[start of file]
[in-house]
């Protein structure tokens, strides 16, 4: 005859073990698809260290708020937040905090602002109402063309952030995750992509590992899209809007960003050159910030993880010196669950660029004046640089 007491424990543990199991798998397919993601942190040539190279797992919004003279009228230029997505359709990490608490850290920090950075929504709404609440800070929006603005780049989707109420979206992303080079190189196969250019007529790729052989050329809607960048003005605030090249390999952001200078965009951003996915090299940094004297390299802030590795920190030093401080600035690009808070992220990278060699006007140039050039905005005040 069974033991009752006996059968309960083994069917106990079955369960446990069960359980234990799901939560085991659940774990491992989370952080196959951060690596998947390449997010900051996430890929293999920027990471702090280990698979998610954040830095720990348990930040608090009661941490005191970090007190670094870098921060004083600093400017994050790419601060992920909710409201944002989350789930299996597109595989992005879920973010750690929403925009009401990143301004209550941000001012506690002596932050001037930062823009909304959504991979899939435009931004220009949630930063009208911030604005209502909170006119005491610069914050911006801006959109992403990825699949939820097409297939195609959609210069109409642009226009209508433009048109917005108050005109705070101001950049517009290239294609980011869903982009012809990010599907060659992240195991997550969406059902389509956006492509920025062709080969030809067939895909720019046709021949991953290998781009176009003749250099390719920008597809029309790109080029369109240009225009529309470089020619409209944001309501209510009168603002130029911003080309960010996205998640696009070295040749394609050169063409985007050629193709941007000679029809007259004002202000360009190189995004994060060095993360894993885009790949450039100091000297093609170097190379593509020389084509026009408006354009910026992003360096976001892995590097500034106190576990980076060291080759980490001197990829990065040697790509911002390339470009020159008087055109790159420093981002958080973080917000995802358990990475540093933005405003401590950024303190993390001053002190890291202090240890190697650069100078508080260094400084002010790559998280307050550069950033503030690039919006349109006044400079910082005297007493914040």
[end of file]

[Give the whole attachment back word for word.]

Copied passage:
[in-house]
């Protein structure tokens, strides 16, 4: 005859073990698809260290708020937040905090602002109402063309952030995750992509590992899209809007960003050159910030993880010196669950660029004046640089 007491424990543990199991798998397919993601942190040539190279797992919004003279009228230029997505359709990490608490850290920090950075929504709404609440800070929006603005780049989707109420979206992303080079190189196969250019007529790729052989050329809607960048003005605030090249390999952001200078965009951003996915090299940094004297390299802030590795920190030093401080600035690009808070992220990278060699006007140039050039905005005040 069974033991009752006996059968309960083994069917106990079955369960446990069960359980234990799901939560085991659940774990491992989370952080196959951060690596998947390449997010900051996430890929293999920027990471702090280990698979998610954040830095720990348990930040608090009661941490005191970090007190670094870098921060004083600093400017994050790419601060992920909710409201944002989350789930299996597109595989992005879920973010750690929403925009009401990143301004209550941000001012506690002596932050001037930062823009909304959504991979899939435009931004220009949630930063009208911030604005209502909170006119005491610069914050911006801006959109992403990825699949939820097409297939195609959609210069109409642009226009209508433009048109917005108050005109705070101001950049517009290239294609980011869903982009012809990010599907060659992240195991997550969406059902389509956006492509920025062709080969030809067939895909720019046709021949991953290998781009176009003749250099390719920008597809029309790109080029369109240009225009529309470089020619409209944001309501209510009168603002130029911003080309960010996205998640696009070295040749394609050169063409985007050629193709941007000679029809007259004002202000360009190189995004994060060095993360894993885009790949450039100091000297093609170097190379593509020389084509026009408006354009910026992003360096976001892995590097500034106190576990980076060291080759980490001197990829990065040697790509911002390339470009020159008087055109790159420093981002958080973080917000995802358990990475540093933005405003401590950024303190993390001053002190890291202090240890190697650069100078508080260094400084002010790559998280307050550069950033503030690039919006349109006044400079910082005297007493914040």